Starting from Romans 9:10, we read,
10 Not only that, but Rebekah’s children were conceived at the same time by our father Isaac. 11 Yet, BEFORE the twins were born or had done anything good or bad—IN ORDER THAT God’s purpose in election might stand: 12 not by works but by him who calls—she was told, “The older will serve the younger.” 13 Just as it is written: “Jacob I loved, but Esau I hated.” ~Romans 9:10-13
Twins. Same father and mother. Yet, before they were born, according to God’s purposes, one is elected and the other is not. The older one, Esau, will serve the younger brother, Jacob. And to be blunt about it, v13 – Jacob I loved, but Esau I hated.
How do you react to these verses? That’s not fair. Give poor Esau a chance. It’s like if I had very limited financial resources and I have 3 kids but I could only invest in one of them. And I look at my 3 boys and out of the 3, I thought that Timothy had the most potential. He is really smart and talented so I invest all my extra money on him: kumon classes and music lessons and I coach his AYSO soccer team, but for my other 2 boys, I think they’re pretty average so I ignore them and put them in front of a tv all day. You’d think I am a horrible father. That’s not fair to Jeremiah and Elijah. And that is how we feel when we read these verses.
And Paul already anticipates this reaction in the following verses. v14 —
14 What then shall we say? Is God unjust? Not at all! 15 For he says to Moses, “I will have mercy on whom I have mercy, and I will have compassion on whom I have compassion.” 16 It does not, therefore, depend on human desire or effort, but on God’s mercy. ~Romans 9:14-16
Paul begins to reveal his theology. We say God is unjust, but Paul recalls what God said to Moses, I will have mercy on whom I have mercy and I will have compassion on whom I have compassion. It doesn’t matter how much you desire things to be different or how hard you try with all of your effort, these are not the deal makers or deal breakers. No, what seals the deal is the mercy of God and it’s His prerogative where that line is drawn.
I know some here are saying, Amen to that. I know others are uncomfortable and wondering, does this make us all pawns in God’s cosmic chess game called life and we have zero input?
Well, I think the next verses push us even more toward the Calvinist camp. Let’s read v17-18 —
17 For Scripture says to Pharaoh: “I raised you up for this very purpose, that I might display my power in you and that my name might be proclaimed in all the earth.” 18 Therefore God has mercy on whom he wants to have mercy, and he hardens whom he wants to harden. ~Romans 9:17-18
Paul now cites the example of Pharaoh, our 2nd example. And of course, Paul is referring to the time when the nation of Israel was enslaved in Egypt. And Moses goes to Pharaoh and demands that he let his people go. And from these verses, it sounds like Pharaoh’s sole purpose for existence was to be an enemy of God so that God might display his power to the world.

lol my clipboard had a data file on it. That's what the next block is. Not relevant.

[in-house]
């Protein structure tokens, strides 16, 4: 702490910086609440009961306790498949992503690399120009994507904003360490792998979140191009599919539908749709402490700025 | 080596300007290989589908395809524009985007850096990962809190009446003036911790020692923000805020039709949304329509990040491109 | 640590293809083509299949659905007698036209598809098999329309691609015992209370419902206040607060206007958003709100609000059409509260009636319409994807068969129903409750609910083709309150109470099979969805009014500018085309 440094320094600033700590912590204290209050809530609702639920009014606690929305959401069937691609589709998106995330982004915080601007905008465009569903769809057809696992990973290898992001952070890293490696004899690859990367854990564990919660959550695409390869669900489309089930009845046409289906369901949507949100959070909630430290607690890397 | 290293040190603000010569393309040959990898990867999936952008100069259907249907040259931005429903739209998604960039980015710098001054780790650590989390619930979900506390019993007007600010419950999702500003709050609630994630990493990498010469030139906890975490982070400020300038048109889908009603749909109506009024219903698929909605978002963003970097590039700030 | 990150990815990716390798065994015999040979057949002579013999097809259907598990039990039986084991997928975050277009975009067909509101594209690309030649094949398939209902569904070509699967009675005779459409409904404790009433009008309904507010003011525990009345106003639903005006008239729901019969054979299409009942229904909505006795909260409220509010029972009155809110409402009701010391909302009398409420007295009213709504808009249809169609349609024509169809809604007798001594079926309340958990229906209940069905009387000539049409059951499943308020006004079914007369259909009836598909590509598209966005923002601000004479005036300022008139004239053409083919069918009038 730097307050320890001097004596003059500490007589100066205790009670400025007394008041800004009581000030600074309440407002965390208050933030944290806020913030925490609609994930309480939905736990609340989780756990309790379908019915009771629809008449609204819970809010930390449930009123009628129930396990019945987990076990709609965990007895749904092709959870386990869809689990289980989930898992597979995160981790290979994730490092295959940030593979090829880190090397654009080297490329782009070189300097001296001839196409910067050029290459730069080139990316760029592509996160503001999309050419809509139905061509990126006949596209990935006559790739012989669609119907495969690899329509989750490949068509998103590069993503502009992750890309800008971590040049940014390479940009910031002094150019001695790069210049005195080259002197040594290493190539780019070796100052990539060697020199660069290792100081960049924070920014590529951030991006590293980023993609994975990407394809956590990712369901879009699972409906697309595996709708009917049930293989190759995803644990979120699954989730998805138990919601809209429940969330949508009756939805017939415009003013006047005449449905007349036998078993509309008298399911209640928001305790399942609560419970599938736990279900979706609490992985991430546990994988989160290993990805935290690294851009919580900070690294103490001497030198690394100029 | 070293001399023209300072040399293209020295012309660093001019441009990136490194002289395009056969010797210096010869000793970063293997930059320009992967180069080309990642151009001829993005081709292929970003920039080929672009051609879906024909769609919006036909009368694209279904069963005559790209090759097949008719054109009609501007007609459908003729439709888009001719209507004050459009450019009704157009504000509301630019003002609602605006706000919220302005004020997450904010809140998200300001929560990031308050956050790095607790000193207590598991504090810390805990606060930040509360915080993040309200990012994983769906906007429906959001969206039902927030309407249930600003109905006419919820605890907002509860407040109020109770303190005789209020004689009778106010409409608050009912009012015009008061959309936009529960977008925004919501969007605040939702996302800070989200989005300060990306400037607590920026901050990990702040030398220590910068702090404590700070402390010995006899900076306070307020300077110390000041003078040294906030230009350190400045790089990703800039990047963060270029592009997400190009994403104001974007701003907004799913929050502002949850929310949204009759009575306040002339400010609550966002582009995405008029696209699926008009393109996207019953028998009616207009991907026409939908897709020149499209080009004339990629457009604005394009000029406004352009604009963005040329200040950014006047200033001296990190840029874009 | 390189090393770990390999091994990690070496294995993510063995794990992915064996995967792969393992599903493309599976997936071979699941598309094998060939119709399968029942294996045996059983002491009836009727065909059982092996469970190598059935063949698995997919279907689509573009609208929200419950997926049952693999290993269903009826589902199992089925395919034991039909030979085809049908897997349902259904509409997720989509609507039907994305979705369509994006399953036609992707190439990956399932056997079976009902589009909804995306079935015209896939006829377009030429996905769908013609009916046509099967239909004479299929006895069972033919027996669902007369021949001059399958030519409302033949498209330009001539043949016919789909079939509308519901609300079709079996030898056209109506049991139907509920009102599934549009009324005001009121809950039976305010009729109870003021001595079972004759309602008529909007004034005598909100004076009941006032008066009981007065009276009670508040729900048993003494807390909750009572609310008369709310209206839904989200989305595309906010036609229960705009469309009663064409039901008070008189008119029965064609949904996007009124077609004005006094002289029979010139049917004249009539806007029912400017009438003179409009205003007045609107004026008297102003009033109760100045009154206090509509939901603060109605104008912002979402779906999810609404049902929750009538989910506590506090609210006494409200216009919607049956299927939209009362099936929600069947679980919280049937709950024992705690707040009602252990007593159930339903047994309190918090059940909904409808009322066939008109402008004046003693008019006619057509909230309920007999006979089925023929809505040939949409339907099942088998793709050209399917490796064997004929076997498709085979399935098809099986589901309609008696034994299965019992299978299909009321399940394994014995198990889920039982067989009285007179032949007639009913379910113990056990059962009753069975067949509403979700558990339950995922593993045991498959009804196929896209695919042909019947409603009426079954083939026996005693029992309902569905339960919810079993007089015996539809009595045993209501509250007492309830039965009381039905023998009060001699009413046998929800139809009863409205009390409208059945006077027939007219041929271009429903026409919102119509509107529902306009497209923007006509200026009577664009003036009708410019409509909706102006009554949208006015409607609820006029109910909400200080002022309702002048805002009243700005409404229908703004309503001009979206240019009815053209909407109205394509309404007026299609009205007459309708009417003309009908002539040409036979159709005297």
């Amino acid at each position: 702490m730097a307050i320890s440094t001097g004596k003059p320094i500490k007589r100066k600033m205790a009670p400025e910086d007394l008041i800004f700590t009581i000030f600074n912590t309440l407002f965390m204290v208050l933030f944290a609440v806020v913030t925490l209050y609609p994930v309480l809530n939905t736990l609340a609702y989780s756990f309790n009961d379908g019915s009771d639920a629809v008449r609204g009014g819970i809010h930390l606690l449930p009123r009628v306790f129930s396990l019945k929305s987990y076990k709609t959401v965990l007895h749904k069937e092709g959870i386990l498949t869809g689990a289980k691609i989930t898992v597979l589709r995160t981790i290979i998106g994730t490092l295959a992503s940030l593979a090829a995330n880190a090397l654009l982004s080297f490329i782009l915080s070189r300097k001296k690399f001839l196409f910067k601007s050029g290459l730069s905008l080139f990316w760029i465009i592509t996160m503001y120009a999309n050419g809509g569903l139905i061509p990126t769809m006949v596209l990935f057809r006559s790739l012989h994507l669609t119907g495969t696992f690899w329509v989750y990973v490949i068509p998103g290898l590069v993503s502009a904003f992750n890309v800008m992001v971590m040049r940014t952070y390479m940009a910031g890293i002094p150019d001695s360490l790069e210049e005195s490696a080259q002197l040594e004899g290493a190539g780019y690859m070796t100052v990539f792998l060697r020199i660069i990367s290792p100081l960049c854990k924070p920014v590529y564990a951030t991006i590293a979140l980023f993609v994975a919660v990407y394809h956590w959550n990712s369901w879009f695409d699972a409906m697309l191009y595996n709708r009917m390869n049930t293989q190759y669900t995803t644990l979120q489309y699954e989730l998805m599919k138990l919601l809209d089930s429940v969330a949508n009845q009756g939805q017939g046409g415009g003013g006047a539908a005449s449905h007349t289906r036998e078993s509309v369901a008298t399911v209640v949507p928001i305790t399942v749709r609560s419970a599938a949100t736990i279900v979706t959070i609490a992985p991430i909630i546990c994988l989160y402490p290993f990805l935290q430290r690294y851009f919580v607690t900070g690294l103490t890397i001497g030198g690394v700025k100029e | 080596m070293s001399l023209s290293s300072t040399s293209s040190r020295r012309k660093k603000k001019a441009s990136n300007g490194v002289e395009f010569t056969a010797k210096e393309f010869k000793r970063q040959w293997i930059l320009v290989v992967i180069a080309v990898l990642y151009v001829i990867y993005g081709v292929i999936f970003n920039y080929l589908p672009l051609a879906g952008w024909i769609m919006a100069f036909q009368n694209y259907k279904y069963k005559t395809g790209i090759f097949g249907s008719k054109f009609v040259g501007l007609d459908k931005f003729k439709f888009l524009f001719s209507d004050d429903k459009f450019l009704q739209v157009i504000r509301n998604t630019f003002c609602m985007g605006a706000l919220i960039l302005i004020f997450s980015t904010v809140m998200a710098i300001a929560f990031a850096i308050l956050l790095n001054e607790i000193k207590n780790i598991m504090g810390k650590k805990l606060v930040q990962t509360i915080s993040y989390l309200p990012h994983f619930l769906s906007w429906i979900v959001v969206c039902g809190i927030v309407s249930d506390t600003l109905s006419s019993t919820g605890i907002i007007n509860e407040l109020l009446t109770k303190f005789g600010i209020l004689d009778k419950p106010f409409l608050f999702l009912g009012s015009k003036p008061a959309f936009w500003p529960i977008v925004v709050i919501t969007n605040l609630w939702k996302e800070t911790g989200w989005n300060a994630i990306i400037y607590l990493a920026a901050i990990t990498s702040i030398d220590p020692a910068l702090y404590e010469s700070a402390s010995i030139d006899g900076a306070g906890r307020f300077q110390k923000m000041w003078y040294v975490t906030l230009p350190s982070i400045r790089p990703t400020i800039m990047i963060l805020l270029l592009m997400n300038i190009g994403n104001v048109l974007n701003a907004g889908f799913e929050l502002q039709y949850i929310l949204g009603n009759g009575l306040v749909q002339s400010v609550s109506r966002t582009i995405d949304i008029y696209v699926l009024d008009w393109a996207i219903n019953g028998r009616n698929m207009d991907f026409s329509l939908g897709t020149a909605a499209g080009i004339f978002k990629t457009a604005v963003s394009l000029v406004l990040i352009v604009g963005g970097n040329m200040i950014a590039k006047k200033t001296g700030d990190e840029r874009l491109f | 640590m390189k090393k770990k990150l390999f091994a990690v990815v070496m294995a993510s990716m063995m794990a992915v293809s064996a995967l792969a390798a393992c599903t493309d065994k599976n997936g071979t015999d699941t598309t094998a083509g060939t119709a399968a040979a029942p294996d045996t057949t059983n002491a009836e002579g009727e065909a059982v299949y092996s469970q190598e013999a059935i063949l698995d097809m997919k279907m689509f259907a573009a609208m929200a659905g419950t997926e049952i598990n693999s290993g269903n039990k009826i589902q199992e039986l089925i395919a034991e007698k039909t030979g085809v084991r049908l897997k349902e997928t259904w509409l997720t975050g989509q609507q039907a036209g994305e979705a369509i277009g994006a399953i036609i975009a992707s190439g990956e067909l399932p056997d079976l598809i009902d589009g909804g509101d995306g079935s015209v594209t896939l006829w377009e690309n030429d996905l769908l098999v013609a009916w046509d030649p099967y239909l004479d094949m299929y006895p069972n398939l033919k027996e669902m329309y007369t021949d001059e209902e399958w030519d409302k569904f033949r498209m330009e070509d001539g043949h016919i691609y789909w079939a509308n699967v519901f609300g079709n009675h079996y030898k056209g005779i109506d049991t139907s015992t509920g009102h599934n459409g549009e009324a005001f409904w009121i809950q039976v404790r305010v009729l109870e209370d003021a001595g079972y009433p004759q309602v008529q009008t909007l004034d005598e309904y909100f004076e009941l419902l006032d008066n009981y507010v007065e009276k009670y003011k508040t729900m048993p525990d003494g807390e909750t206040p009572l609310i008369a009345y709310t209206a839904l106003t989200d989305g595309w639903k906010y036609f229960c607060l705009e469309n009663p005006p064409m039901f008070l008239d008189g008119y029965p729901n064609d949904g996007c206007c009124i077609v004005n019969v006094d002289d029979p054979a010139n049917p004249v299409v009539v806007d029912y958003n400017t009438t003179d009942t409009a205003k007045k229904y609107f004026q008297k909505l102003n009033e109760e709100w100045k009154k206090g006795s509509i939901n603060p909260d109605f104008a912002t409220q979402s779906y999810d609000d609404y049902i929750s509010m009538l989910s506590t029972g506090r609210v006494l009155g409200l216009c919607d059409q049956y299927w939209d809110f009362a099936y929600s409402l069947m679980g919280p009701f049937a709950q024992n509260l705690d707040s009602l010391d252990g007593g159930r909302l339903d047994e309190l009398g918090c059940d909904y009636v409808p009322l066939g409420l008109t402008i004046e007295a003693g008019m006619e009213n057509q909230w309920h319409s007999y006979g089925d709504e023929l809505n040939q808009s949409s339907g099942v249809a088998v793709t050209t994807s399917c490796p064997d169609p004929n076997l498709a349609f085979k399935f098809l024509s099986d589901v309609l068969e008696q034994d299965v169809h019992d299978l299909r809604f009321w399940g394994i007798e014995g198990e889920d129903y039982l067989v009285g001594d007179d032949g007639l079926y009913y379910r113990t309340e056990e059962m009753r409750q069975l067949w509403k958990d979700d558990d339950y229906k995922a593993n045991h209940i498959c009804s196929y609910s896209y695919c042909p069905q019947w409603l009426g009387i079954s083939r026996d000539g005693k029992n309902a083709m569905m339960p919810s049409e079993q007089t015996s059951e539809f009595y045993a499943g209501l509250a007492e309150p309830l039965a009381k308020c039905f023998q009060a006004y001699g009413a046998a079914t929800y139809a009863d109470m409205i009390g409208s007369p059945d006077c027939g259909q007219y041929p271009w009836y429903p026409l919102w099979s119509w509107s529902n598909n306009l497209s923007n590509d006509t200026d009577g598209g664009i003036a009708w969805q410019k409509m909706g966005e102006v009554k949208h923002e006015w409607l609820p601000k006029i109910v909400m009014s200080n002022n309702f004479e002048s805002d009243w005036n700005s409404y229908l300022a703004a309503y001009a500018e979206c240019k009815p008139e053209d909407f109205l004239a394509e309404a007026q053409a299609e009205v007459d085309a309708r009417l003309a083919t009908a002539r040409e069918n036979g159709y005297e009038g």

We know the rest of the story. Pharaoh refused Moses’ request, and with each of the 10 plagues, Pharaoh hardened his heart toward Moses and ultimately towards God, but these verses shed some new light. Actually, we read that it was God who hardened Pharaoh’s heart. And this hardening served God’s purpose to display a miraculous deliverance of the Israelites from the Egyptians as God parted the Red Sea. This certainly gives weight to the Calvinist position, for it is God who hardens our hearts.
On the other side, you have the Arminians. And on this side, a premium is put on the human response of faith. There is not a whole lot to support this side but we do read in Romans 9:30 that our response in terms of faith is important. It reads,
30 What then shall we say? That the Gentiles, who did not pursue righteousness, have obtained it, a righteousness that is by faith; 31 but the people of Israel, who pursued the law as the way of righteousness, have not attained their goal. 32 Why not? Because they pursued it not by faith but as if it were by works. ~Romans 9:30-32
Paul makes a distinction between the Jews pursuing a righteousness based on the law, in other words, religion, and they are not saved vs. the Gentiles who pursued a righteousness which was not a result of works but faith in a relationship with Jesus Christ and this led to salvation. So this human response of proper faith in Jesus is a vital component in salvation so we can’t say it’s all God and we have no input whatsoever.
Now, you have the Calvinists on one side and the Arminians on the other. So the question remains, how do we reconcile these 2 positions? Is it God’s sovereignty or human freedom?
The first thing you can say is that the question itself is one that is a bit presumptuous from God’s perspective. Let’s read Romans 9:18-21 —
18 Therefore God has mercy on whom he wants to have mercy, and he hardens whom he wants to harden. 19 One of you will say to me: “Then why does God still blame us? For who is able to resist his will?” 20 But who are you, a human being, to talk back to God? “Shall what is formed say to the one who formed it, ‘Why did you make me like this?’” 21 Does not the potter have the right to make out of the same lump of clay some pottery for special purposes and some for common use? ~Romans 9:18-21